The Jameses have three sons, one daughter and nine grandchildren. Their daughter Deborah and granddaughter Ana were in attendance for the Nov. 6 chapel presentation. His wife and two of his children also have attended Southeastern.

A luncheon following chapel featured the dedication of the “Sam and Rachel James Seminar Room” in the Center for Great Commission Studies. The room displays photos of the James family and items from Vietnam.

To view photos from this event, click here.

Same-sex attraction ‘occasion for repentance,’ SBTS prof says at ETS
By S. Craig Sanders

SAN DIEGO (SBTS) — Christians experiencing same-sex attraction should repent of those desires, but God can transform a person’s sexual identity, Southern Baptist professor Denny Burk said at the Evangelical Theological Society annual meeting in San Diego.

“This is what I would say to guys in my church … ‘If you are in the moment feeling an attraction for a person of the same sex, that’s an occasion for repentance,'” said Burk, professor of biblical studies at Boyce College, the undergraduate division of Southern Baptist Theological Seminary. “‘Well, I didn’t choose that.’ That’s still an occasion for repentance.”

Burk presented a paper titled “Is Same-Sex Orientation Sinful?” and participated in a panel discussion on the issue with fellow lecturers Preston M. Sprinkle, vice president of Eternity Bible College’s extension in Boise, and Wesley Hill, assistant professor of New Testament at Trinity School for Ministry and self-described celibate gay Christian.

Burk assessed three components of same-sex orientation in his paper: sexual attraction, romantic attraction and identity.

He acknowledged same-sex attraction as a predisposition but categorized it with sinful predispositions such as pride, anger and anxiousness. Emotional attraction to the same sex, he argued, is sinful so long as it contains “sexual possibility.” The notion of same-sex orientation as a person’s identity also is sinful because “it invites us to embrace fictional identities that go directly against God’s revealed purposes for His creation,” he said.

The terms “homosexual” and “heterosexual” were “ways to describe an identity based on a person’s pattern of sexual passions,” Burk added in the panel discussion in the same session, Nov. 19. “That is not going to be helpful to us or useful to us at the end of the day if we add our endorsements to those identities.”

Burk, however, noted the necessity of using the terminology of sexual orientation, while “scrutinizing it from a biblical perspective” to focus on God’s purpose in creation for sexual desires.

Hill and Sprinkle likewise emphasized the importance of using the terms, though not found in Scripture, for the purpose of recasting that language in a Gospel context.

“To say that Christians will simply avoid altogether the language of sexual orientation — gay, lesbian, homosexuality — that would mean in my own experience forfeiting a lot of conversations with people from my own generation who that’s just the language they speak,” said Hill, author of the forthcoming book, “Spiritual Friendship: Finding Love in the Church as a Celibate Gay Christian.”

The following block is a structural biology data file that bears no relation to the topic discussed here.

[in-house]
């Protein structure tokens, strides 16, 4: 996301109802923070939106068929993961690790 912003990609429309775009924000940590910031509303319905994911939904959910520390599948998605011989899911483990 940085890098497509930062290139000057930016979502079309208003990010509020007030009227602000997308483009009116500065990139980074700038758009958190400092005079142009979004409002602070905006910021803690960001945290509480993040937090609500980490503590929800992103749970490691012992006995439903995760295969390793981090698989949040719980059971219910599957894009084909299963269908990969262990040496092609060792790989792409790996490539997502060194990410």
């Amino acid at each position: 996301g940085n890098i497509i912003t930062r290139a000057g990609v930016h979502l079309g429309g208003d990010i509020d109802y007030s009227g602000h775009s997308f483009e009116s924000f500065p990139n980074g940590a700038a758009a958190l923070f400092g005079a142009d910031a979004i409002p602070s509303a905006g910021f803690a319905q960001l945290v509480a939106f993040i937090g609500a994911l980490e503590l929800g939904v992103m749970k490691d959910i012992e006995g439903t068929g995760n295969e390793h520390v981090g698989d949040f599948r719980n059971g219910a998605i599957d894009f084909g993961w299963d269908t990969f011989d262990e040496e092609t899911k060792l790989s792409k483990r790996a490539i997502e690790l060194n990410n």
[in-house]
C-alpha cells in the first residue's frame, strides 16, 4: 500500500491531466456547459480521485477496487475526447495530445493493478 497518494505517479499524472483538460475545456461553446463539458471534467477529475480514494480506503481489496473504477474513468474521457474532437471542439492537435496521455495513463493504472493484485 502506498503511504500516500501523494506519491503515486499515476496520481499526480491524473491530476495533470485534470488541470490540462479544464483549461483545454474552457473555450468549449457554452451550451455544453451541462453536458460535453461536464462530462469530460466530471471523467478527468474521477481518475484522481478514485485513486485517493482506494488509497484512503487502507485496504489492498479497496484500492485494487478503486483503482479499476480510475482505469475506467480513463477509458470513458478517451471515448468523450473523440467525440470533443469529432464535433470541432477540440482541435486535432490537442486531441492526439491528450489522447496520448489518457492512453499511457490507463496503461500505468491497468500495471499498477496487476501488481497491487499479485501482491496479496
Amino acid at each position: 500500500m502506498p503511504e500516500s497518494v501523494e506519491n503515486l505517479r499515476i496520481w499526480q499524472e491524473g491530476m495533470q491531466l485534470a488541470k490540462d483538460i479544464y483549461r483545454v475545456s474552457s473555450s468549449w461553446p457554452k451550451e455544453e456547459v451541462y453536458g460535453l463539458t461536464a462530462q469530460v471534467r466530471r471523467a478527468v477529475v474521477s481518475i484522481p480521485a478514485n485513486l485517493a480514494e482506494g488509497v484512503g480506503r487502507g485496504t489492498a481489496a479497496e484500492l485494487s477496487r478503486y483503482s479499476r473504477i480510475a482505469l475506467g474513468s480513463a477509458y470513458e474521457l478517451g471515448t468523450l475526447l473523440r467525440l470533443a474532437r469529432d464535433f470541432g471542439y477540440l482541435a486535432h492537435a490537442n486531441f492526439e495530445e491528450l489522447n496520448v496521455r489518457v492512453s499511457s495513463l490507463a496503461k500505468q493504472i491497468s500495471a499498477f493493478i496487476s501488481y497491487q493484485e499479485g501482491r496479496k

Sprinkle’s paper, “Sexual Orientation in Paul’s World: It’s Not What You Think,” focused on the absence of understanding sexual orientation as identity in the first century. In the discussion, he affirmed Hill’s statement in line with Paul, who “infuses” Greco-Roman terms with “new meaning or gutted them where they needed to be gutted and transformed them.”

In the panel discussion, the participants clarified the terminology and found themselves in agreement on the sinfulness of experiencing same-sex attraction. Burk distinguished the act of feeling same-sex attraction from the predisposition to sinful desire.

While same-sex attraction cannot be reduced to sexual desire, Burk said, it is the “defining characteristic.” Burk insisted on clarifying that orientation is not feeling sexually attracted “at every moment” but that a person is inclined to have desires in a certain direction.

Same-sex “orientation is not a natural evil to be swept away with tornadoes and earthquakes” as issues of moral indifference. Rather, Burk argued, “it’s a moral concern” with which every disciple of Christ must come to terms.

Hill affirmed Burk’s approach to call for repentance when experiencing same-sex desire and added: “I want to be able to say to someone who experiences no shift at all in their unchosen patterns of same-sex attraction, that a life of faithful, Christian holiness is still open to them, every bit as much as if they experienced a dramatic shift in their sexual attraction or their sexual desire.”

Burk added that repenting of illicit sexual desire, whether heterosexual or homosexual, does not mean it will instantly disappear. “Repentance is a way of life,” Burk said. “We’re talking about wrestlings that are deep and visceral” and could go on indefinitely.

Panelists also noted the principles of temptation and sexual desire apply not just to same-sex attraction but to heterosexual lust outside of marriage, providing an opportunity for repentance and growth in Christian discipleship.

“The moral space between a sinful lust and a benign recognition of beauty,” Burk said, is the “apprehension of beauty in which there is no sexual possibility,” just as brothers and sisters in Christ.

“If you’re looking at a woman with the purpose of pursuing this illicit lust, that’s wrong. But I would also say the experience in any degree of that desire is sinful and it’s something we should repent of when we become aware of it.”

For additional reports on this year’s annual meeting of the Evangelical Theological Society, click the following links:

Baptist Press: ETS meeting: ‘Southern Baptists everywhere’

Baptist Press: ETS meeting to feature Southern Baptists

Southern Seminary: ‘Growing influence’ in ETS seen at recent meeting

Southwestern Seminary: Faculty to be represented at ETS meeting

Midwestern Seminary: Baptist Press: Faculty to present papers during ETS meeting

Southeastern Seminary: Second Annual Southeastern Theological Fellowship Meets at ETS